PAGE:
9. 9. •Process Overview•SEWAGE CAN BE TREATED CLOSE TO WHERE IT IS CREATED, ADECENTRALISED SYSTEM, (IN SEPTIC TANKS, BIOFILTERS ORAEROBIC TREATMENT SYSTEMS), OR BE COLLECTED ANDTRANSPORTED VIA A NETWORK OF PIPES AND PUMP STATIONSTO A MUNICIPAL TREATMENT PLANT, A CENTRALISED SYSTEM,(SEWERAGE AND PIPES AND INFRASTRUCTURE). SEWAGECOLLECTION AND TREATMENT IS TYPICALLY SUBJECT TOLOCAL, STATE AND FEDERAL REGULATIONS AND STANDARDS.INDUSTRIAL SOURCES OF WASTEWATER OFTEN REQUIRESPECIALIZED TREATMENT PROCESSES ( INDUSTRIALWASTEWATER TREATMENT).SEWAGE TREATMENT GENERALLY INVOLVES THREE STAGES,CALLED PRIMARY, SECONDARY AND TERTIARY TREATMENT.
  10. 10. THERE ARE THREE TYPES OFPROCESS OVERVIEW :- Pre Treatmant Screening Grit Removel Flow Equalization Fat & Greas Removel Primary Treatment Secondary Treatment Tertiary Treatment
  11. 11.  Pre TreatmentPre-treatment removes materials thatcan be easily collected from the rawwaste water before they damage orclog the pumps and skimmers ofprimary treatment clarifiers (trash, treelimbs, leaves, etc.).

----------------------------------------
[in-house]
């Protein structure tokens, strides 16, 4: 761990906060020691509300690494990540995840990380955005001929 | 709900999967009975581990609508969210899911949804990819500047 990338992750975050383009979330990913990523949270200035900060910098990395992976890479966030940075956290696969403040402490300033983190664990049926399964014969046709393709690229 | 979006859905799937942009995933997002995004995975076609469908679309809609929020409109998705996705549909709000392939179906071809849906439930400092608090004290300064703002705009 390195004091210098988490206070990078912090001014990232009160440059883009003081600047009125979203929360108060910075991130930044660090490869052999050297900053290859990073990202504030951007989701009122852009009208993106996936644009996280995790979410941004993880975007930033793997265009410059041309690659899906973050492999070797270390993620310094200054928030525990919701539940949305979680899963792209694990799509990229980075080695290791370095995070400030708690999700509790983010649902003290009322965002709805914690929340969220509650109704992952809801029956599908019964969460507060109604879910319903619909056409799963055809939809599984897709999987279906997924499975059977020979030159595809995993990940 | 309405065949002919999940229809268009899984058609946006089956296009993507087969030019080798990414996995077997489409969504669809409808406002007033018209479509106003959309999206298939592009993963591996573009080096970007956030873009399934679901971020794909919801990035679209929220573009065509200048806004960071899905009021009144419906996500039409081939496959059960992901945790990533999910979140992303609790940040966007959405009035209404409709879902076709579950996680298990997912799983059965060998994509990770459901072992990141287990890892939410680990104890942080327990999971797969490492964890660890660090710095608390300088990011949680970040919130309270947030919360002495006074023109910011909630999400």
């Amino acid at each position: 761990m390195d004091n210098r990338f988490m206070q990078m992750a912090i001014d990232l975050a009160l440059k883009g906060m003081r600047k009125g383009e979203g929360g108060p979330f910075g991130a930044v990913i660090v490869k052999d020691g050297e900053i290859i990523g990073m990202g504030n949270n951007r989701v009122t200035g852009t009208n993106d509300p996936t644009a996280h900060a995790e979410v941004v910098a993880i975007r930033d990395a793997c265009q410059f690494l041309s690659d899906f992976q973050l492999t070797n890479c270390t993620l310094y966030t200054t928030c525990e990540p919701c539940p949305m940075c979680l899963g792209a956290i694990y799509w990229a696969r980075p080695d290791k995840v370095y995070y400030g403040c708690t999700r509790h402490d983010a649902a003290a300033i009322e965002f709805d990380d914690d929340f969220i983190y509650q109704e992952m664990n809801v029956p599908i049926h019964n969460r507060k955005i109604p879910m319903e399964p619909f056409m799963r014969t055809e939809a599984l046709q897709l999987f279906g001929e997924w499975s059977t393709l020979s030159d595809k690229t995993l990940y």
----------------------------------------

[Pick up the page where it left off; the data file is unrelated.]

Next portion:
12. 12. ScreeningThe influent sewage water is screened to remove all largeobjects like cans, rags, sticks, plastic packets etc. carried in thesewage stream. This is most commonly done with an automatedmechanically raked bar screen in modern plants serving largepopulations, whilst in smaller or less modern plants a manuallycleaned screen may be used. The raking action of a mechanicalbar screen is typically paced according to the accumulation onthe bar screens and/or flow rate. The solids are collected andlater disposed in a landfill or incinerated. Bar screens or meshscreens of varying sizes may be used to optimize solids removal.If gross solids are not removed they become entrained in pipesand moving parts of the treatment plant and can causesubstantial damage and inefficiency in the process.
  13. 13. Grit RemovalPre-treatment may include a sand or grit channelor chamber where the velocity of the incomingwastewater is adjusted to allow the settlement ofsand, grit, stones, and broken glass. Theseparticles are removed because they may damagepumps and other equipment. For small sanitarysewer systems, the grit chambers may not benecessary, but grit removal is desirable at largerplants.